An attempt to catalogue and curate Cat's Eye Technologies [Freely redistributable*]
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Chrysoberyl is an attempt to catalogue, and curate, the things produced by, and related to, Cat's Eye Technologies.

It is something between a wiki and a database and a semantic web and The Devil's Dictionary.

It is supposed to be primarily informative, and only secondarily machine- processable, and only thirdly structured. So, the schemas in use are fuzzy, flexible, incomplete, and subject to change and the drop of a hat.

It does not contain only those things produced by Cat's Eye Technologies; in theory, anything can be in it. In these cases, the entry may consist simply of commentary on the item, or a short explanation of how it relates to Cat's Eye Technologies.

General Format

The Chrysoberyl data files are in YAML format, in the data directory.

The division into files is artificial; files make no semantic difference; if they were all concatenated into a single file, the data would be the same.

Each top-level key in the data is the name of a node. The name should be both human and machine readable, like the name of a page in a wiki.

To disambiguate nodes which would otherwise have the same name, a disambiguating phrase may be placed after the name in parentheses.

Each node must have a type field, whose value names a node whose type field is type. (This necessitates the presence of a node named type whose type is type.)

Each node may have any of the following fields:

  • summary -- a one-line summary of the node
  • description -- a relatively objective description of the node
  • commentary -- a subjective opinion, by Chris Pressey, of the node
  • subtitle -- expanding on the name of the node
  • acronym-for -- expanding the name of the node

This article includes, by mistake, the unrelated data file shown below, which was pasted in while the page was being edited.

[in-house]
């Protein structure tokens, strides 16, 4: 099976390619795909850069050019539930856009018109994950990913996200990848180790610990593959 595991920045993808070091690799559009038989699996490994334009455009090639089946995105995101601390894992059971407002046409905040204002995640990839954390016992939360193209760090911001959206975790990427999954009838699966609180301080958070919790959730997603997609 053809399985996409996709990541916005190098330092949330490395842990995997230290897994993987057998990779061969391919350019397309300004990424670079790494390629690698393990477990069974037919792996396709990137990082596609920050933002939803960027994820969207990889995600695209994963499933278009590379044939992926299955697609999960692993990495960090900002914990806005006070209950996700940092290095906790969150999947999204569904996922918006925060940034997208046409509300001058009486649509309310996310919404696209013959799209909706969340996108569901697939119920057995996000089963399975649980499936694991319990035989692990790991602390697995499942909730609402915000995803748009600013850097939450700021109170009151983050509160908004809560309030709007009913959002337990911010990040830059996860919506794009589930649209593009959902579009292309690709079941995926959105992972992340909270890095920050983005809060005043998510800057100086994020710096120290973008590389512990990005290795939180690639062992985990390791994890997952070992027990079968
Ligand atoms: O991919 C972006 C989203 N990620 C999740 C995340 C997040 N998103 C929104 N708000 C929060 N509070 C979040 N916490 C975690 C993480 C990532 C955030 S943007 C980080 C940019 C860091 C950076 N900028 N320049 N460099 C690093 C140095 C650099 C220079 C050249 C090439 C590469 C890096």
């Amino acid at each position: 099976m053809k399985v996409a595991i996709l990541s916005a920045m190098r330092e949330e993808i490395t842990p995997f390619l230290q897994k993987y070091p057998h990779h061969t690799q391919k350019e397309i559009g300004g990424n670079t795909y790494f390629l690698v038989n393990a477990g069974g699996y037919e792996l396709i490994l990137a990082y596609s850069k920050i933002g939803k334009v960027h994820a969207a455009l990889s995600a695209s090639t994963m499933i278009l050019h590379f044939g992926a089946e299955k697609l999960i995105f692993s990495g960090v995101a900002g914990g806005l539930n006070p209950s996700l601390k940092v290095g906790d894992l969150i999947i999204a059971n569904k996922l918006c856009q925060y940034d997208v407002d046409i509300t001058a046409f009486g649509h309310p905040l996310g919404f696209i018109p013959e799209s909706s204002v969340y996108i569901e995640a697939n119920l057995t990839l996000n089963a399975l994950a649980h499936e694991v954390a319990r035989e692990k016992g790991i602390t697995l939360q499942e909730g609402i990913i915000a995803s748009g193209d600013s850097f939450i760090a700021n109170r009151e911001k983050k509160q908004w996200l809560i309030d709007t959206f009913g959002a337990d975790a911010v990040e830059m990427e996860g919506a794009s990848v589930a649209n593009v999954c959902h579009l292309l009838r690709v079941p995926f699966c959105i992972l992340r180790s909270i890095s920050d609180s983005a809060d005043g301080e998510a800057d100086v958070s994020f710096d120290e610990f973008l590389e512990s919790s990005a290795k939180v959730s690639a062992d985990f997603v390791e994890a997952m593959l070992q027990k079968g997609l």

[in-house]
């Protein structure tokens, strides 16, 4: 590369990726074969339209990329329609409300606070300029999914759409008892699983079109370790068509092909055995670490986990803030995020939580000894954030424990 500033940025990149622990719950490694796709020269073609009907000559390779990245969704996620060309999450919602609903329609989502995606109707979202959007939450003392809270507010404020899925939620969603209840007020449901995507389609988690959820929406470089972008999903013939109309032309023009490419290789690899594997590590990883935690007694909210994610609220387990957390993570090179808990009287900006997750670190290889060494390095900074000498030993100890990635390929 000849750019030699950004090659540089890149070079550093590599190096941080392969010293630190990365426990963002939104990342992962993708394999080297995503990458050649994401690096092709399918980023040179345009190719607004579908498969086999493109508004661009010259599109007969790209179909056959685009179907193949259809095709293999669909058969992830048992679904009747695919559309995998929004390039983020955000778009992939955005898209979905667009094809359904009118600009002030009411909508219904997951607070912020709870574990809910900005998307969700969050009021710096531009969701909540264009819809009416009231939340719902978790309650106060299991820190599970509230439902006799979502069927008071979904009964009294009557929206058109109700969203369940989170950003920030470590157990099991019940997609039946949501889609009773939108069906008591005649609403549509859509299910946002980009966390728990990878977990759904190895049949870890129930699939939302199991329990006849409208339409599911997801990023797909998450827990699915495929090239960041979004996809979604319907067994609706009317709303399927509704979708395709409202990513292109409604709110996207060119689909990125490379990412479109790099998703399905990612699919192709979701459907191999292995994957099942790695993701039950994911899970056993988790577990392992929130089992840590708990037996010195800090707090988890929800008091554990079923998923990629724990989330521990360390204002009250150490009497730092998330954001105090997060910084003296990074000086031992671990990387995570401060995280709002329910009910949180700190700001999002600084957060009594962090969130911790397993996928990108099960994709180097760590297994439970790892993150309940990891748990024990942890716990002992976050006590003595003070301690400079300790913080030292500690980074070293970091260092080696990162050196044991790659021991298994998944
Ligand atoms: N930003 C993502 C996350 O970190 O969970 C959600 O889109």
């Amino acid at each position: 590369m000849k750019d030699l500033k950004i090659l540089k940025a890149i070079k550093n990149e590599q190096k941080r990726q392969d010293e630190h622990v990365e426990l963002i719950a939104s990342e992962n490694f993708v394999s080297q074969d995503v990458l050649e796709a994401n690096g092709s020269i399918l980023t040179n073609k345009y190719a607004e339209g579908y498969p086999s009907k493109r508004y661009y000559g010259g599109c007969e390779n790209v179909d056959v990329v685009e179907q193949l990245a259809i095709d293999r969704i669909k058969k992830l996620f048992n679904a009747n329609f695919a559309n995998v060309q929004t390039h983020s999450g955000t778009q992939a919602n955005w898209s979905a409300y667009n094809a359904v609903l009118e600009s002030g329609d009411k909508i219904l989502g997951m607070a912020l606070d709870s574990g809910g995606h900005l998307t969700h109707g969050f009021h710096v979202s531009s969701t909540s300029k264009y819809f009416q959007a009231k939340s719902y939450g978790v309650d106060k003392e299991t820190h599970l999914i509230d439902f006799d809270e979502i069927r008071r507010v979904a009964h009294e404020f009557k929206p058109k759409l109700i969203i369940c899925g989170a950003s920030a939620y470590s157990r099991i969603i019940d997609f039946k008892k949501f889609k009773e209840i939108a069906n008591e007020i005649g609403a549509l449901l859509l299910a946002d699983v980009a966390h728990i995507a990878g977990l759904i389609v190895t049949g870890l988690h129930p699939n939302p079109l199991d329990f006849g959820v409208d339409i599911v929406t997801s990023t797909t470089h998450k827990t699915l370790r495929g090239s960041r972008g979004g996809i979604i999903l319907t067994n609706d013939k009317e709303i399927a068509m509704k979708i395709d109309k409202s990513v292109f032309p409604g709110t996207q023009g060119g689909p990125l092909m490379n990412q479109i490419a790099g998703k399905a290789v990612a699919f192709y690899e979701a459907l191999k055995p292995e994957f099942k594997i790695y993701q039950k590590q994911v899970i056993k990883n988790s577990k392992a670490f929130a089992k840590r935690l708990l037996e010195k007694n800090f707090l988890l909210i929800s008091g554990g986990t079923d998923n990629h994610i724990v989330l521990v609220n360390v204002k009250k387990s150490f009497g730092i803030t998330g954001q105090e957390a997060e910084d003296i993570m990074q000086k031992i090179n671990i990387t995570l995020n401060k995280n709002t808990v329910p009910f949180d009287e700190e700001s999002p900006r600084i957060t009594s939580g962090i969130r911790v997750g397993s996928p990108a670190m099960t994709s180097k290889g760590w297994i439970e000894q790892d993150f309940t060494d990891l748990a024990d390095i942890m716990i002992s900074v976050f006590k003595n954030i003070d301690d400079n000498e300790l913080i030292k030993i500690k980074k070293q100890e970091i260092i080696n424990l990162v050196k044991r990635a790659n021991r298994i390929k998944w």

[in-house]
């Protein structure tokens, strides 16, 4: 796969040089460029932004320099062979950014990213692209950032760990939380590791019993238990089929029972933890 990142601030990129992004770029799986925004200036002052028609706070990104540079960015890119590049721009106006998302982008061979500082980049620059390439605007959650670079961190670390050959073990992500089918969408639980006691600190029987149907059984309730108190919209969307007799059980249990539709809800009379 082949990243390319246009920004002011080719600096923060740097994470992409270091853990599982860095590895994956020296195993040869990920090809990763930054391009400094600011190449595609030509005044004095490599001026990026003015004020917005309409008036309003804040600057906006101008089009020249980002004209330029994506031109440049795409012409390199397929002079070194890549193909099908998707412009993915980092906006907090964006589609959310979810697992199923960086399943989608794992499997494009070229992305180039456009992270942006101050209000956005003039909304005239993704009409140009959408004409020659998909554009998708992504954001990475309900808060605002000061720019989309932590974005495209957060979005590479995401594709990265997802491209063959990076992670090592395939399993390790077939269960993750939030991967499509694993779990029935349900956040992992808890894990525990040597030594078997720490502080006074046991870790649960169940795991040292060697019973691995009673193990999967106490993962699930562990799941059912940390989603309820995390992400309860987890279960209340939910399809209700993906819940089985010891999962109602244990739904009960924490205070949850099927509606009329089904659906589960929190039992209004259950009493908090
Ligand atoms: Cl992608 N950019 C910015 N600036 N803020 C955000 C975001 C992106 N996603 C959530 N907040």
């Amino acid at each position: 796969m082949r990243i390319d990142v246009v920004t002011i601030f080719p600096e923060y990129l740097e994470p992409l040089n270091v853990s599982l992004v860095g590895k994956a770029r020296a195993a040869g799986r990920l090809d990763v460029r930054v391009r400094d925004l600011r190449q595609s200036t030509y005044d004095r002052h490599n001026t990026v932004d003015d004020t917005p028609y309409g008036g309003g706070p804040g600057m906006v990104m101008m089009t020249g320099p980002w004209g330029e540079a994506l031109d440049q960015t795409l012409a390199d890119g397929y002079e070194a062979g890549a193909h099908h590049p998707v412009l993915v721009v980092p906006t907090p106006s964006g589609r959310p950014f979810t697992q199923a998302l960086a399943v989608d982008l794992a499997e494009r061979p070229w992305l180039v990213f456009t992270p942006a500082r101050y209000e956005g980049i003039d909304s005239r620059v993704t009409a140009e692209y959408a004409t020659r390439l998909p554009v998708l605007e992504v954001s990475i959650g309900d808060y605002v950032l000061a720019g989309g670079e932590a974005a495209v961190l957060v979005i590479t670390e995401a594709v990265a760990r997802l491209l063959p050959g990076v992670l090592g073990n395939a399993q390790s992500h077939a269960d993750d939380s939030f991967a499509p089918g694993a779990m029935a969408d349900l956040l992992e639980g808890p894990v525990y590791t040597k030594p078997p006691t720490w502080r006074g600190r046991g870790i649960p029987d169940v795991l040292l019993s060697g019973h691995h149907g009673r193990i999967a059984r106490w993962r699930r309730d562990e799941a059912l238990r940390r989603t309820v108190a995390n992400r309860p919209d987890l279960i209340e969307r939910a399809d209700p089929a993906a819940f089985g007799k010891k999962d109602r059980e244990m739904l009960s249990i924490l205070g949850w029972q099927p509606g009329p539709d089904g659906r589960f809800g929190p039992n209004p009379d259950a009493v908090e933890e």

• hidden -- if true, does not show up in related() lists
  • ...

Each node can have a domain, which influences how breadcrumbs are arranged. For example, domain of lingography is Chris Pressey. Domain of everything which does not specify a domain is Cat's Eye Technologies. (This scheme is, of course, subject to modifications)

In addition, nodes of particular types may have fields that have meaning for that type.

Specific Schema

In the following, an "implementable" (for lack of a better term) is pretty much anything that can be implemented. Specifically, it refers to any of the following:

  • a programming language (which includes machine languages)
  • a game
  • a platform (which includes operating systems, architectures, and frameworks)
  • a tool
  • a library
  • a musical composition

An implementable may have zero or more implementations.

Ideally (it is not really this way in Chrysoberyl yet), an implementation could be either an "actual" implementation, or a specification document which attempts to unambiguously describe how to implement the implementable (for example, a language specification would be an "implementation" of a programming language, and a musical score would be an "implementation" of a musical composition.)

Each implementation may or may not be a reference implementation. Ideally, Chrysoberyl should understand that an implementable can have more than one reference implementation. (For example, having a prescriptive specification and a reference implementation can be useful.)

A standards body could also be a reference implementation, in a sense, as it can act as a disambiguator for when reference implementations prove to be insufficiently clear. (Maybe this is stretching it?)

Each implementation may be included in zero or more distributions.

The reference distribution of an implementable is defined as the first distribution that the first reference implementation is included in. (This derived notion of reference distribution should replace the explicit notion of a reference distribution currently present in Chrysoberyl.)

Only one distribution can be the reference distribution for an implementable. There can be only one reference distribution for an implementable. Typically It will contain the spec and/or reference implementation of the implementable.